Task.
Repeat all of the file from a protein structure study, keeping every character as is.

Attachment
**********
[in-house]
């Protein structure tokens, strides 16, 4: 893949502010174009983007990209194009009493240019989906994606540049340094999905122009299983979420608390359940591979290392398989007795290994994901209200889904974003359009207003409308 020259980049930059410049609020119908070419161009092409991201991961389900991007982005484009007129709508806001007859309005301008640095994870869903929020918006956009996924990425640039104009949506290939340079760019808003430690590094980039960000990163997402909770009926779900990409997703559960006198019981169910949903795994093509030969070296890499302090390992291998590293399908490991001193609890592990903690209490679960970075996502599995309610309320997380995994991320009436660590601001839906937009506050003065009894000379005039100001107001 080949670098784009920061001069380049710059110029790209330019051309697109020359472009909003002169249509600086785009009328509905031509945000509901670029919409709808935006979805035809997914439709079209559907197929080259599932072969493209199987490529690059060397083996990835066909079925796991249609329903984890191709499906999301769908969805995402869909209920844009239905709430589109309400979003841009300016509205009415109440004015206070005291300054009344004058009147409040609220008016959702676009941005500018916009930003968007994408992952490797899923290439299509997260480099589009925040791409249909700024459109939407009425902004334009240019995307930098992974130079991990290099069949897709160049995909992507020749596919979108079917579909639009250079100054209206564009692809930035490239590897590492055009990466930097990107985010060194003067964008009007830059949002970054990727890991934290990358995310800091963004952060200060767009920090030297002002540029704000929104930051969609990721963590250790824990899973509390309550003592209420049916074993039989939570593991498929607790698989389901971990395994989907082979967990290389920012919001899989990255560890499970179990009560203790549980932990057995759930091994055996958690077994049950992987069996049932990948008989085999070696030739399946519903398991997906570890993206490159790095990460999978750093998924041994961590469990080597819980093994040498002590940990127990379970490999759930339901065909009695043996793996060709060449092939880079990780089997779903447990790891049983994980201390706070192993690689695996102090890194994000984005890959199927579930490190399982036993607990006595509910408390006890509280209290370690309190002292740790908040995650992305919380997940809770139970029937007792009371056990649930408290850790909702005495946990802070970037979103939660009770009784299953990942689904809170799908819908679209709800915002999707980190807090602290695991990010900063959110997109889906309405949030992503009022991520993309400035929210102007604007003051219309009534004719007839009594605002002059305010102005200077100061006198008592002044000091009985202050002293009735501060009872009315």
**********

[in-house]
């Protein structure tokens, strides 16, 4: 893949502010174009983007990209194009009493240019989906994606540049340094999905122009299983979420608390359940591979290392398989007795290994994901209200889904974003359009207003409308 020259980049930059410049609020119908070419161009092409991201991961389900991007982005484009007129709508806001007859309005301008640095994870869903929020918006956009996924990425640039104009949506290939340079760019808003430690590094980039960000990163997402909770009926779900990409997703559960006198019981169910949903795994093509030969070296890499302090390992291998590293399908490991001193609890592990903690209490679960970075996502599995309610309320997380995994991320009436660590601001839906937009506050003065009894000379005039100001107001 080949670098784009920061001069380049710059110029790209330019051309697109020359472009909003002169249509600086785009009328509905031509945000509901670029919409709808935006979805035809997914439709079209559907197929080259599932072969493209199987490529690059060397083996990835066909079925796991249609329903984890191709499906999301769908969805995402869909209920844009239905709430589109309400979003841009300016509205009415109440004015206070005291300054009344004058009147409040609220008016959702676009941005500018916009930003968007994408992952490797899923290439299509997260480099589009925040791409249909700024459109939407009425902004334009240019995307930098992974130079991990290099069949897709160049995909992507020749596919979108079917579909639009250079100054209206564009692809930035490239590897590492055009990466930097990107985010060194003067964008009007830059949002970054990727890991934290990358995310800091963004952060200060767009920090030297002002540029704000929104930051969609990721963590250790824990899973509390309550003592209420049916074993039989939570593991498929607790698989389901971990395994989907082979967990290389920012919001899989990255560890499970179990009560203790549980932990057995759930091994055996958690077994049950992987069996049932990948008989085999070696030739399946519903398991997906570890993206490159790095990460999978750093998924041994961590469990080597819980093994040498002590940990127990379970490999759930339901065909009695043996793996060709060449092939880079990780089997779903447990790891049983994980201390706070192993690689695996102090890194994000984005890959199927579930490190399982036993607990006595509910408390006890509280209290370690309190002292740790908040995650992305919380997940809770139970029937007792009371056990649930408290850790909702005495946990802070970037979103939660009770009784299953990942689904809170799908819908679209709800915002999707980190807090602290695991990010900063959110997109889906309405949030992503009022991520993309400035929210102007604007003051219309009534004719007839009594605002002059305010102005200077100061006198008592002044000091009985202050002293009735501060009872009315």